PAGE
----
Annual retirement plan limits and why plan sponsors should pay attention

The key to ensuring compliance with plan document and regulatory requirements is being aware of your plan’s definition of eligible compensation and having appropriate controls in place to ensure benefit calculations use this correct definition. Applying the eligible compensation definition and compensation limits incorrectly can have a significant monetary impact on a plan sponsor.

In situations where incorrect definition of compensation or compensation limits is used, it creates the potential for participants to be denied opportunity to defer the maximum allowable contribution and receive the corresponding employer contribution. This is a violation of plan provisions and requires correction by the employer. The typical penalty for lost opportunity to defer is a Qualified Non Elective Contributions (QNEC) made by the employer on behalf of each affected participant to cover 50% of the lost opportunity to defer and 100% of the employer contribution that would have been due had they been allowed to participate.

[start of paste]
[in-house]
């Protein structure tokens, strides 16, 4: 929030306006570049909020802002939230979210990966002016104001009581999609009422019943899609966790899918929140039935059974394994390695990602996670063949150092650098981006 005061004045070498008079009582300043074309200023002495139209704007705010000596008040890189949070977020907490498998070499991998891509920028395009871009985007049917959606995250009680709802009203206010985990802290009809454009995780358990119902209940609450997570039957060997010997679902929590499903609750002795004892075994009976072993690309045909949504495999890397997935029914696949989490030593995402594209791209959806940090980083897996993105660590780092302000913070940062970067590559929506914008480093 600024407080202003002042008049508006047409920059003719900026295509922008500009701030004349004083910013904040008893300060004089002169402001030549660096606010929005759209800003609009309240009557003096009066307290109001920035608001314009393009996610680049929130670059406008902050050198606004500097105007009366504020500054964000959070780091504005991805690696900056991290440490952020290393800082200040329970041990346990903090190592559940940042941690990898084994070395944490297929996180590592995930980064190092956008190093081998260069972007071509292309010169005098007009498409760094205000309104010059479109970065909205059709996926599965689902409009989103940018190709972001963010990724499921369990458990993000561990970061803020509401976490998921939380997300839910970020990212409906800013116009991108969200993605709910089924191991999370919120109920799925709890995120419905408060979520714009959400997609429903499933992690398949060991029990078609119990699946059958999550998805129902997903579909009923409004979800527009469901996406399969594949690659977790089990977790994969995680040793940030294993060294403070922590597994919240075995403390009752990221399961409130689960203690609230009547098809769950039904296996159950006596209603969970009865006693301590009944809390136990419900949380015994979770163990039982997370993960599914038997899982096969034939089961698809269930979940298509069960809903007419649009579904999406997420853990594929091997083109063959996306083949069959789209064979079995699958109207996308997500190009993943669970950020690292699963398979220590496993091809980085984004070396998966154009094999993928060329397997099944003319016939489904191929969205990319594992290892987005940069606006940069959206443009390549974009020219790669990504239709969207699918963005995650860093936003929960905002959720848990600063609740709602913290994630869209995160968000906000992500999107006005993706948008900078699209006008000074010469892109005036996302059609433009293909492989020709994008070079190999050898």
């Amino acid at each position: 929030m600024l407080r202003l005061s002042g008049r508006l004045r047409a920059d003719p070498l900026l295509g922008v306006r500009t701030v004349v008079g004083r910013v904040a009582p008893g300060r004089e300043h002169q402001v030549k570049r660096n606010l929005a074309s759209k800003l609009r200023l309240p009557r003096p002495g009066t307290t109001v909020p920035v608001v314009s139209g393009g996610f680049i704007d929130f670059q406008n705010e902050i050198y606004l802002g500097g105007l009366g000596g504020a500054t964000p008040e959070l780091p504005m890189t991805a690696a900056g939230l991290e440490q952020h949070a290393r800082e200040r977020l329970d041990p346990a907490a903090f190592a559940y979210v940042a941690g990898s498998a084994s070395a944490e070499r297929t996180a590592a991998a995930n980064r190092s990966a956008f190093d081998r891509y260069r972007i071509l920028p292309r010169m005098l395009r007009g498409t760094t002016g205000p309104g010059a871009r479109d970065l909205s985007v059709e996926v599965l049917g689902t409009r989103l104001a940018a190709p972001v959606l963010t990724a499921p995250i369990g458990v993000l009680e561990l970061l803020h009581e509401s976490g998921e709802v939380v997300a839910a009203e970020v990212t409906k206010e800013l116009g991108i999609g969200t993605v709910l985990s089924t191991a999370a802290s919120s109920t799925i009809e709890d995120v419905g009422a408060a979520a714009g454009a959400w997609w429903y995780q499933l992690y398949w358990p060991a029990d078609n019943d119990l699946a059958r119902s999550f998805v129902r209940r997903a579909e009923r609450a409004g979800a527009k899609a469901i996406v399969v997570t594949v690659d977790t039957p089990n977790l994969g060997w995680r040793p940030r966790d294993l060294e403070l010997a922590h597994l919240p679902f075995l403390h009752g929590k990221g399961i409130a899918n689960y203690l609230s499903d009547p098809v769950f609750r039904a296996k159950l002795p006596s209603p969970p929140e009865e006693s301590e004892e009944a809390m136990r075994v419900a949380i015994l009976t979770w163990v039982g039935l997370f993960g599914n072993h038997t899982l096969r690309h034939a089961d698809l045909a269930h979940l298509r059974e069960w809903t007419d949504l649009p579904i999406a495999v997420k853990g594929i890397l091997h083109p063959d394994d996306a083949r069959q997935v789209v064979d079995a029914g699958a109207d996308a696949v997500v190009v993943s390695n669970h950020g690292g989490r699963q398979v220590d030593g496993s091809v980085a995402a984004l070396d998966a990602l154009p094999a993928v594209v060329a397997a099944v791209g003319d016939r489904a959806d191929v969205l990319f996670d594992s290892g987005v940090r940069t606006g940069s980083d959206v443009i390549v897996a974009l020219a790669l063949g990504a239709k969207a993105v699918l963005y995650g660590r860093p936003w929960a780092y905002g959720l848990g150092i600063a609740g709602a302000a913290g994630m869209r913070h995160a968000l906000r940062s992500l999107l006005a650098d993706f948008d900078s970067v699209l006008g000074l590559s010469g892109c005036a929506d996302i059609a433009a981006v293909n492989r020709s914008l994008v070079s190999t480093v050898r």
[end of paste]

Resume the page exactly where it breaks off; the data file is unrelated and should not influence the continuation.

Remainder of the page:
Although several payroll service providers offer automatic hot fixes and patches to update the compensation and tax limits, there are others that require a manual process. Even larger providers sometimes require manual installation of these hot fixes and patches by your personnel to make sure the updates are installed correctly.

Ensure accuracy

It is important to review the set up and data tables within your payroll system to ensure that all updates have been accurately completed. Here are some easy ways to check the accuracy of your payroll tables and data:

  • Print the updated payroll tables upon installation of year-end fixes or patches and verify the correct compensation limits, deferral limits, and tax limits have been installed.
  • Review all earnings codes and match them to your plan’s definition of compensation to make sure all pieces of eligible compensation are properly tagged as applicable for deferrals, match, and profit sharing calculations.
  • Spot check initial payrolls in the new year to verify the completeness and accuracy of data used from the tables.
  • Note individuals who are likely to maximize their deferral options or have earnings codes that could cause potential issues with plan calculations. As you get closer to year end, monitor reports to ensure contributions are appropriately stopped upon meeting deferral limits.
  • Be mindful of catch-up provisions and how they impact contributions for those eligible.

If you discover compliance issues during your review of payroll data, reach out to qualified advisors like the employee benefit plan specialists at Baker Tilly to help work through any issue and take corrective action.

View the IRS 2014 Plan Limitations >